We had our formal hymn and prayers were offered to the Lord. Then we sang a song which I will never forget. And it was just the words `Sweet Spirit, sweep over my soul.' And we sang it many times, just like we sing now. ` Sweet Spirit, sweep over my soul.' I remember asking the Lord, that the Holy Spirit would flow over me, 15 years of age. My body felt like I had received a soft electric current. It was a kind of electricity, but I can't describe it in terms of physical electricity. But it was like that. It was soft. It was identifiable. And then I keeled over on the floor. Wham! Flat on my back. There were no people catching me. I didn't even know it was going to happen.

It was a hard wooden floor with no carpet. Now to my way of thinking that wasn't the thing to do in a church service. So I tried to stand up,  and over I went  again. I tried to stand up again, and over I went again. I kept falling over. I couldn't stand up. Why couldn't  I get up? This went on for some time. About 2 1/2 hours somebody told me. I was out of time. I wasn't in time at all. I was crashing to the floor. I would stand up and stagger and everything would collapse again. Perhaps you can't stand in the presence of God. And I remember one of the other church members telling me that this went on for 3 hours. Crashing on the floor, standing up, crashing… Stubborn? You've got no idea how stubborn I am … or I was. Finally I let God have his wonderful way with me, and I just stayed there. And I felt that I had gone from this world. I was with the Spirit. It was the most strange, wonderful, awesome experience I have ever had. Absolutely magnificent.

It was about midnight before we left Cuba Street, Wellington. Everything was shut. There were no buses. Somehow or other we got home. I can't remember how I got home. My parents were sound asleep. I snuck in through the  back door and didn't say very much. But somehow or other I was a different person. I wasn't ready to bash the other guy across the front of the face any longer when he gave me cheek. I had red hair. They tell me that we are fiery people. I wasn't like that any longer. I knew that Christ was my Saviour. That was so overwhelming. He was with me. And I also knew that he died on the cross for me.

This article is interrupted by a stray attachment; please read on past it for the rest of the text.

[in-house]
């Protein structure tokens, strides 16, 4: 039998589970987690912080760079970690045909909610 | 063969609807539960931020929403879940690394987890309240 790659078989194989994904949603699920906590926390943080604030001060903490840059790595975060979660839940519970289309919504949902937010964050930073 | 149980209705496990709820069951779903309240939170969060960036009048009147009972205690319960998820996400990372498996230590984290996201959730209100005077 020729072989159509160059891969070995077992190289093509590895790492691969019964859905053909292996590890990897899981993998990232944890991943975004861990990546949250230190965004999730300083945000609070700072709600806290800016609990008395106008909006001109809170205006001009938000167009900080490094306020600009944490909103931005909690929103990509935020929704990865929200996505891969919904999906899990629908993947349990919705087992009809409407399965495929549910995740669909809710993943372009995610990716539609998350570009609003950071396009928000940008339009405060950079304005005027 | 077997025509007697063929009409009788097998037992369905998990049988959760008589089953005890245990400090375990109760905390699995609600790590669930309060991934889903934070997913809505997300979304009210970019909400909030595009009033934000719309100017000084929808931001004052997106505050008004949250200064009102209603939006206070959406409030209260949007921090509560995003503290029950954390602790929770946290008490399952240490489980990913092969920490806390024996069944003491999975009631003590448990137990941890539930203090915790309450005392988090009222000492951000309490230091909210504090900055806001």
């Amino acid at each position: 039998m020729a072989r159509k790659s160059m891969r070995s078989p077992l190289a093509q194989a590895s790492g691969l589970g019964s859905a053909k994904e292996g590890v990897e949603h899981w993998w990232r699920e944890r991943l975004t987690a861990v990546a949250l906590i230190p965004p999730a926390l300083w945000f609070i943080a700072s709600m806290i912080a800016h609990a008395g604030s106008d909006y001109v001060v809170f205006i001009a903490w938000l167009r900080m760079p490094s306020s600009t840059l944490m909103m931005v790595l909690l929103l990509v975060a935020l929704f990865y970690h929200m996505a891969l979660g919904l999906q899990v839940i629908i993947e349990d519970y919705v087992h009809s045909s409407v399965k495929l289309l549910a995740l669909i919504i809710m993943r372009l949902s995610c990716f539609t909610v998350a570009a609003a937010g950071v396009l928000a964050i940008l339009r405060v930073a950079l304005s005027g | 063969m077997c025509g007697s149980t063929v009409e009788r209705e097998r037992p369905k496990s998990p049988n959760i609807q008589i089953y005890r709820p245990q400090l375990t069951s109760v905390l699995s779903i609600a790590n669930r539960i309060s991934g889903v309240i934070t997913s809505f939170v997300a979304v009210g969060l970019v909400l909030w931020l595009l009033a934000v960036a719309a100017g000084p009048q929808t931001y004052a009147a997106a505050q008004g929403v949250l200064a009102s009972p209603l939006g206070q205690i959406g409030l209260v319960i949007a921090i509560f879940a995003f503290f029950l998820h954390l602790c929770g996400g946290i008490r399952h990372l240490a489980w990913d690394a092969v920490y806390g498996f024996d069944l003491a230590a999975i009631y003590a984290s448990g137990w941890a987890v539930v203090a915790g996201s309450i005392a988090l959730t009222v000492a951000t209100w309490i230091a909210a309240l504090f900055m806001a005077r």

"It was the most strange, wonderful, awesome experience I have ever had. Absolutely magnificent."

What about after this appointment with God? My school work improved dramatically, so much so that I went from a D class to an A class. I started to work. I started to believe there was some kind of future. Because in those days the atomic bomb was being let off in some dramatic form. And before my experience with God I wasn't sure there was a future. I'm 66. There is a future.

In my early twenties I was really tested spiritually. I was put in Middlemore Hospital here  for 7 months with a disease that was potentially fatal. I was put into traction for about 7 months which was an experience to test anybody's soul. During that time they took  sticking plaster off my legs, and that hurt. And yet the Spirit was still with me. God was with me, and I knew that. 18 months later I still couldn't exactly run. As you know I don't exactly run. I am not going to volunteer to go tramping with anybody, but I would sure help you if I could. I've done some of that. When I was in hospital one of the surgeon's said to me, "What are you going to do when you get out of hospital. I said, "I'm going to climb all the mountain peaks in the north Island of NZ. I achieved that by the age of 26. And I give God the glory for that. Because on the mountain top sometimes you can experience God.

I am going to jump now to 40 years later - here and now, November 2000. At the end of my first prayer ministry session with Elaine and Brian, I was anointed with oil. I was kneeling down in the room, and I felt a hand on my shoulder just here. This brought the same type of electricity I had experienced before - that is the only way I can describe it. I didn't want to go forward, but the pressure kept going. I dropped forward onto a chair. I knew this was the Holy Spirit. A 66 year old. No worries. This convinced me again that God was with me, and that God can be with you. And I know Brian and Elaine will remember me saying, "Who pushed me?" And immediately they said, "Not us". And I knew who it was. The Holy Spirit was there in that room. And we all felt it - the three of us.

What I am going to say to you now is this. Don't let this opportunity go by. If only one person receives the Holy Spirit, the angels in heaven will rejoice. And it doesn't matter how old you are or how young you are. If you are 105 it doesn't matter. If you are 16 it doesn't matter. If you are 5 it doesn't matter. The Spirit of the Lord will accept you. Let the Spirit of the Lord come into your life. Today, you have an opportunity for an appointment with God.  God bless.